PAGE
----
Liquid Water on Mars! Really for Real This Time (Probably)
A radar instrument on one of the oldest operational Mars orbiters has discovered possible evidence of present-day liquid water on Mars.
Liquid water on Mars? Again? Yes, again. The announcement came at a press briefing held by the Italian Space Agency in Rome, concerning a paper published today in Science.
How is today's water-on-Mars hoopla different from all of the past announcements? In brief: the evidence is from a new instrument, examining a new location on Mars, and it's the first place we've seen evidence for a present-day body of water that is liquid and stays liquid. For years.
Context map: NASA/Viking; THEMIS background: NASA/JPL-Caltech/Arizona State University; MARSIS data: ESA/NASA/JPL/ASI/Univ. Rome; R. Orosei et al 2018
Mars Express detects water buried under the south pole of Mars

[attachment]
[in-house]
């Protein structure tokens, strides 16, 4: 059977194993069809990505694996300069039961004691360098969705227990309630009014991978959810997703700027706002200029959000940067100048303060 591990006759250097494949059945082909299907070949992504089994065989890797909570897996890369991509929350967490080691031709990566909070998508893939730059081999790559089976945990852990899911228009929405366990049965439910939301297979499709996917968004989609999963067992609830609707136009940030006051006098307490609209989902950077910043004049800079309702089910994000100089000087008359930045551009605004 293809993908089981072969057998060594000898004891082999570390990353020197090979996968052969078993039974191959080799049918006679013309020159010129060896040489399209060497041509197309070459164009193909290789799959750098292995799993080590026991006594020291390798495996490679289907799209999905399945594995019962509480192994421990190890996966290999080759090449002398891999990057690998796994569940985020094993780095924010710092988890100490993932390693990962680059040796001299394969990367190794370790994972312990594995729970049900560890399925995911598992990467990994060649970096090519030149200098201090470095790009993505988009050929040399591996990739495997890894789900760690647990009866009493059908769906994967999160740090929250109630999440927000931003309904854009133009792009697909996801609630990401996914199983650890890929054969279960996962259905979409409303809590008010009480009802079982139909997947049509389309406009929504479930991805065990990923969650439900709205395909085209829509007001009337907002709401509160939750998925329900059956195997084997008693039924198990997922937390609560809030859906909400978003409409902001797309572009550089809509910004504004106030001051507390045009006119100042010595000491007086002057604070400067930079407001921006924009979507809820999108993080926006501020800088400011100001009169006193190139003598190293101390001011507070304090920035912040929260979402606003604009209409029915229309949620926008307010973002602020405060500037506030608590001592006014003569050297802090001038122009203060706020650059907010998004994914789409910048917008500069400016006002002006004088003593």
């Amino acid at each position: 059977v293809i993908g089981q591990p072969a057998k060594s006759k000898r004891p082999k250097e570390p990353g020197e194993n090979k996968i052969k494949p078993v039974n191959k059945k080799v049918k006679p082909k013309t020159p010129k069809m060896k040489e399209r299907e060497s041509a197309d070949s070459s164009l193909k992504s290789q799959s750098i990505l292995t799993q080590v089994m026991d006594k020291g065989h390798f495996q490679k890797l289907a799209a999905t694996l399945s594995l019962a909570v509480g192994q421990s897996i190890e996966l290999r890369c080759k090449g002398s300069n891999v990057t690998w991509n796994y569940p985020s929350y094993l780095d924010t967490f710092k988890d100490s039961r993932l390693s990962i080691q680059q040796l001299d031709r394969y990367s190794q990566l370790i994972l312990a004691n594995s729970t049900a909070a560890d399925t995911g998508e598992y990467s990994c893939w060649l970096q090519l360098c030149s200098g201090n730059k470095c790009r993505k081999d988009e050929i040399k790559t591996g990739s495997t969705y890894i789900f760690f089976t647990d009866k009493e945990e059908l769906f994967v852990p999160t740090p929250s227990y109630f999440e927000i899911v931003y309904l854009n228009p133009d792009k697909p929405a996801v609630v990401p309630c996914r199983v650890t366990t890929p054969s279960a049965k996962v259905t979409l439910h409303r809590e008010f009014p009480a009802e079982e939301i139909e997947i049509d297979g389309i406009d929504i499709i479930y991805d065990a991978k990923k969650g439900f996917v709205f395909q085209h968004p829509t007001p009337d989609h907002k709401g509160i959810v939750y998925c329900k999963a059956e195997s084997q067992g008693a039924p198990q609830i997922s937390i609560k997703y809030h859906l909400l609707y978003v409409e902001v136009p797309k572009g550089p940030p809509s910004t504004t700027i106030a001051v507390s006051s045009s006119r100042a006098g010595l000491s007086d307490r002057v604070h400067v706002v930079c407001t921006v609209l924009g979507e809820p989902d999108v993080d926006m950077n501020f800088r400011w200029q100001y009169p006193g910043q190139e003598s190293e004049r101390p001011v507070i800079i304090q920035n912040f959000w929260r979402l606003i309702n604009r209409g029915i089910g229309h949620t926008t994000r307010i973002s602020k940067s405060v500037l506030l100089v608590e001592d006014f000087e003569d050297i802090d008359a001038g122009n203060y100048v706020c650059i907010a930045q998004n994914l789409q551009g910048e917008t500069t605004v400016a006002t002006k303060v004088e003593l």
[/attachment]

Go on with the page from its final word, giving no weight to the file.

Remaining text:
ESA’s Mars Express has used radar signals bounced through underground layers of ice to find evidence of a pond of water buried below the south polar cap. Twenty-nine dedicated observations were made between 2012 and 2015 in the Planum Australe region at the south pole using the Mars Advanced Radar for Subsurface and Ionosphere Sounding instrument, MARSIS. A new mode of operations established in this period enabled a higher quality of data to be retrieved than earlier in the mission. The 200 km square study area is indicated in the left-hand image and the radar footprints on the surface are indicated in the middle image for multiple orbits. The grayscale background image is a Thermal Emission Imaging System image from NASA’s Mars Odyssey, and highlights the underlying topography: a mostly featureless plain with icy scarps in the lower right (south is up). The footprints are color-coded corresponding to the ‘power’ of the radar signal reflected from features below the surface. The large blue area close to the center corresponds to the main radar-bright area, detected on many overlapping orbits of the spacecraft. A subsurface radar profile is shown in the right hand panel for one of the Mars orbits. The bright horizontal feature at the top represents the icy surface of Mars in this region. The south polar layered deposits – layers of ice and dust – are seen to a depth of about 1.5 km. Below is a base layer that in some areas is even much brighter than the surface reflections, highlighted in blue, while in other places is rather diffuse. Analyzing the details of the reflected signals from the base layer yields properties that correspond to liquid water. The brightest reflections are centered around 193°E/81°S in the intersecting orbits, outlining a well-defined, 20 km-wide zone.